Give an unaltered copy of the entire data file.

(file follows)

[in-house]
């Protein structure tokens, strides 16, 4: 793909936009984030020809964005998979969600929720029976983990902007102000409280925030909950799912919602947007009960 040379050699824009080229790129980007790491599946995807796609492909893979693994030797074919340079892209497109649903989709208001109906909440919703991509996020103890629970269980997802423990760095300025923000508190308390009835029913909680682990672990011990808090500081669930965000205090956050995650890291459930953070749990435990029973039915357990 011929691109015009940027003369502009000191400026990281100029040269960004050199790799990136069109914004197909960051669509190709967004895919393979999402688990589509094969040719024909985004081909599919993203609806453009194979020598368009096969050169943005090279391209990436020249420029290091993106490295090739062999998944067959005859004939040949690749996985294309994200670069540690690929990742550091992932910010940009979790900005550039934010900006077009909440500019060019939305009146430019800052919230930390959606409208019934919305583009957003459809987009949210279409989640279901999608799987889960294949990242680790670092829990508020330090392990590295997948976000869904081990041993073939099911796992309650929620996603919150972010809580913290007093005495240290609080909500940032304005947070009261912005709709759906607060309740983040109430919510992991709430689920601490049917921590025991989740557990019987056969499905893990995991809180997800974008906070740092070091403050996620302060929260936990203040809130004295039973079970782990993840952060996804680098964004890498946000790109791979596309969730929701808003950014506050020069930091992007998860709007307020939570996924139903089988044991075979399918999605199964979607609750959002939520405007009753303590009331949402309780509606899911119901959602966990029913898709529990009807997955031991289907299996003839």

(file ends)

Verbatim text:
[in-house]
């Protein structure tokens, strides 16, 4: 793909936009984030020809964005998979969600929720029976983990902007102000409280925030909950799912919602947007009960 040379050699824009080229790129980007790491599946995807796609492909893979693994030797074919340079892209497109649903989709208001109906909440919703991509996020103890629970269980997802423990760095300025923000508190308390009835029913909680682990672990011990808090500081669930965000205090956050995650890291459930953070749990435990029973039915357990 011929691109015009940027003369502009000191400026990281100029040269960004050199790799990136069109914004197909960051669509190709967004895919393979999402688990589509094969040719024909985004081909599919993203609806453009194979020598368009096969050169943005090279391209990436020249420029290091993106490295090739062999998944067959005859004939040949690749996985294309994200670069540690690929990742550091992932910010940009979790900005550039934010900006077009909440500019060019939305009146430019800052919230930390959606409208019934919305583009957003459809987009949210279409989640279901999608799987889960294949990242680790670092829990508020330090392990590295997948976000869904081990041993073939099911796992309650929620996603919150972010809580913290007093005495240290609080909500940032304005947070009261912005709709759906607060309740983040109430919510992991709430689920601490049917921590025991989740557990019987056969499905893990995991809180997800974008906070740092070091403050996620302060929260936990203040809130004295039973079970782990993840952060996804680098964004890498946000790109791979596309969730929701808003950014506050020069930091992007998860709007307020939570996924139903089988044991075979399918999605199964979607609750959002939520405007009753303590009331949402309780509606899911119901959602966990029913898709529990009807997955031991289907299996003839």